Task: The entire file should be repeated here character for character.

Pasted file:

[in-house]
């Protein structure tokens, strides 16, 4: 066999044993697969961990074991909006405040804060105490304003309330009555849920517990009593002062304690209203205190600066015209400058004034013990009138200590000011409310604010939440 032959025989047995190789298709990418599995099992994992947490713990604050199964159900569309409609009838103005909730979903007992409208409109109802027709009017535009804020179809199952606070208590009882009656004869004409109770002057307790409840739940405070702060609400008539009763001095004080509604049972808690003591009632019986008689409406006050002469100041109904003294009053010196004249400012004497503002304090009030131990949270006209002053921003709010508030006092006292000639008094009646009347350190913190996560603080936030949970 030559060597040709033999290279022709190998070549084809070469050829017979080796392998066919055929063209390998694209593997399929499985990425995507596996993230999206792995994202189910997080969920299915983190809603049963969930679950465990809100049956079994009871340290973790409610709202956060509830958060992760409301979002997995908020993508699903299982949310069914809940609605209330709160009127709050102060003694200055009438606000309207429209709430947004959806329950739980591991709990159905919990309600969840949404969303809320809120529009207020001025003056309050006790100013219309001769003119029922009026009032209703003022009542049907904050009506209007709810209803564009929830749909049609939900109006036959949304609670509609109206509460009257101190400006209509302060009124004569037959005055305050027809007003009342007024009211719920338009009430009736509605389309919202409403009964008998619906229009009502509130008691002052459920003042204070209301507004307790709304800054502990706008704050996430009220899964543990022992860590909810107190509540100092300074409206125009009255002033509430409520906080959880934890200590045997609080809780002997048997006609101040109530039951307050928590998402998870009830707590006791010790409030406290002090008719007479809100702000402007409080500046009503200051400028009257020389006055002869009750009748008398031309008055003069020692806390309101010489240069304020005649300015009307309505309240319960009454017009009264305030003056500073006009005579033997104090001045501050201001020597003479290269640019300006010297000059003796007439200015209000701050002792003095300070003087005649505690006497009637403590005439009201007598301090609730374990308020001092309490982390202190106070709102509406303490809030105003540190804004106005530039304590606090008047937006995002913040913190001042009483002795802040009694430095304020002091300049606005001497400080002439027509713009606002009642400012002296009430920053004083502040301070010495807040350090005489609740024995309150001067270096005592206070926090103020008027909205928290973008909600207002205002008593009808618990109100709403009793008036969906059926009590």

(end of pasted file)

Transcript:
[in-house]
């Protein structure tokens, strides 16, 4: 066999044993697969961990074991909006405040804060105490304003309330009555849920517990009593002062304690209203205190600066015209400058004034013990009138200590000011409310604010939440 032959025989047995190789298709990418599995099992994992947490713990604050199964159900569309409609009838103005909730979903007992409208409109109802027709009017535009804020179809199952606070208590009882009656004869004409109770002057307790409840739940405070702060609400008539009763001095004080509604049972808690003591009632019986008689409406006050002469100041109904003294009053010196004249400012004497503002304090009030131990949270006209002053921003709010508030006092006292000639008094009646009347350190913190996560603080936030949970 030559060597040709033999290279022709190998070549084809070469050829017979080796392998066919055929063209390998694209593997399929499985990425995507596996993230999206792995994202189910997080969920299915983190809603049963969930679950465990809100049956079994009871340290973790409610709202956060509830958060992760409301979002997995908020993508699903299982949310069914809940609605209330709160009127709050102060003694200055009438606000309207429209709430947004959806329950739980591991709990159905919990309600969840949404969303809320809120529009207020001025003056309050006790100013219309001769003119029922009026009032209703003022009542049907904050009506209007709810209803564009929830749909049609939900109006036959949304609670509609109206509460009257101190400006209509302060009124004569037959005055305050027809007003009342007024009211719920338009009430009736509605389309919202409403009964008998619906229009009502509130008691002052459920003042204070209301507004307790709304800054502990706008704050996430009220899964543990022992860590909810107190509540100092300074409206125009009255002033509430409520906080959880934890200590045997609080809780002997048997006609101040109530039951307050928590998402998870009830707590006791010790409030406290002090008719007479809100702000402007409080500046009503200051400028009257020389006055002869009750009748008398031309008055003069020692806390309101010489240069304020005649300015009307309505309240319960009454017009009264305030003056500073006009005579033997104090001045501050201001020597003479290269640019300006010297000059003796007439200015209000701050002792003095300070003087005649505690006497009637403590005439009201007598301090609730374990308020001092309490982390202190106070709102509406303490809030105003540190804004106005530039304590606090008047937006995002913040913190001042009483002795802040009694430095304020002091300049606005001497400080002439027509713009606002009642400012002296009430920053004083502040301070010495807040350090005489609740024995309150001067270096005592206070926090103020008027909205928290973008909600207002205002008593009808618990109100709403009793008036969906059926009590």